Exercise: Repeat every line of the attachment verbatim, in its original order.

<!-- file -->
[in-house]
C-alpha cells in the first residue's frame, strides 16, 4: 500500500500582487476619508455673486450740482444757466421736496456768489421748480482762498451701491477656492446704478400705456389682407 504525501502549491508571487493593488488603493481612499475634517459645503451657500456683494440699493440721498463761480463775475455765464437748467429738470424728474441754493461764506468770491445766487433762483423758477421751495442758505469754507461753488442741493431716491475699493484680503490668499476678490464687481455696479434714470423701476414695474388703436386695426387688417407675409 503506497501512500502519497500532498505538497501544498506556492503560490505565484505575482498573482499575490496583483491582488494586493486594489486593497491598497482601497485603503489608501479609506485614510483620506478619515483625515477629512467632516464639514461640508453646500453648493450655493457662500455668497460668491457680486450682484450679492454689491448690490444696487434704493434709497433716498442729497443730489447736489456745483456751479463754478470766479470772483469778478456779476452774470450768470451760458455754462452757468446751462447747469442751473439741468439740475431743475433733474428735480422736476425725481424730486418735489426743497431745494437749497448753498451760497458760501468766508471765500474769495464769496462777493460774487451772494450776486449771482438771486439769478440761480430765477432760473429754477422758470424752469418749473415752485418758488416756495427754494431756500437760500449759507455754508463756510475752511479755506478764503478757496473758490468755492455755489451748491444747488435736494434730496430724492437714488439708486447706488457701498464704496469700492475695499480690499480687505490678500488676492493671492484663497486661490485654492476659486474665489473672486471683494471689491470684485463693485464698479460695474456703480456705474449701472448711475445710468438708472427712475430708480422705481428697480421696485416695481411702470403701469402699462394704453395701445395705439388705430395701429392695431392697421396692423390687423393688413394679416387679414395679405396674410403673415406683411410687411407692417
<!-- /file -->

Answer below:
[in-house]
C-alpha cells in the first residue's frame, strides 16, 4: 500500500500582487476619508455673486450740482444757466421736496456768489421748480482762498451701491477656492446704478400705456389682407 504525501502549491508571487493593488488603493481612499475634517459645503451657500456683494440699493440721498463761480463775475455765464437748467429738470424728474441754493461764506468770491445766487433762483423758477421751495442758505469754507461753488442741493431716491475699493484680503490668499476678490464687481455696479434714470423701476414695474388703436386695426387688417407675409 503506497501512500502519497500532498505538497501544498506556492503560490505565484505575482498573482499575490496583483491582488494586493486594489486593497491598497482601497485603503489608501479609506485614510483620506478619515483625515477629512467632516464639514461640508453646500453648493450655493457662500455668497460668491457680486450682484450679492454689491448690490444696487434704493434709497433716498442729497443730489447736489456745483456751479463754478470766479470772483469778478456779476452774470450768470451760458455754462452757468446751462447747469442751473439741468439740475431743475433733474428735480422736476425725481424730486418735489426743497431745494437749497448753498451760497458760501468766508471765500474769495464769496462777493460774487451772494450776486449771482438771486439769478440761480430765477432760473429754477422758470424752469418749473415752485418758488416756495427754494431756500437760500449759507455754508463756510475752511479755506478764503478757496473758490468755492455755489451748491444747488435736494434730496430724492437714488439708486447706488457701498464704496469700492475695499480690499480687505490678500488676492493671492484663497486661490485654492476659486474665489473672486471683494471689491470684485463693485464698479460695474456703480456705474449701472448711475445710468438708472427712475430708480422705481428697480421696485416695481411702470403701469402699462394704453395701445395705439388705430395701429392695431392697421396692423390687423393688413394679416387679414395679405396674410403673415406683411410687411407692417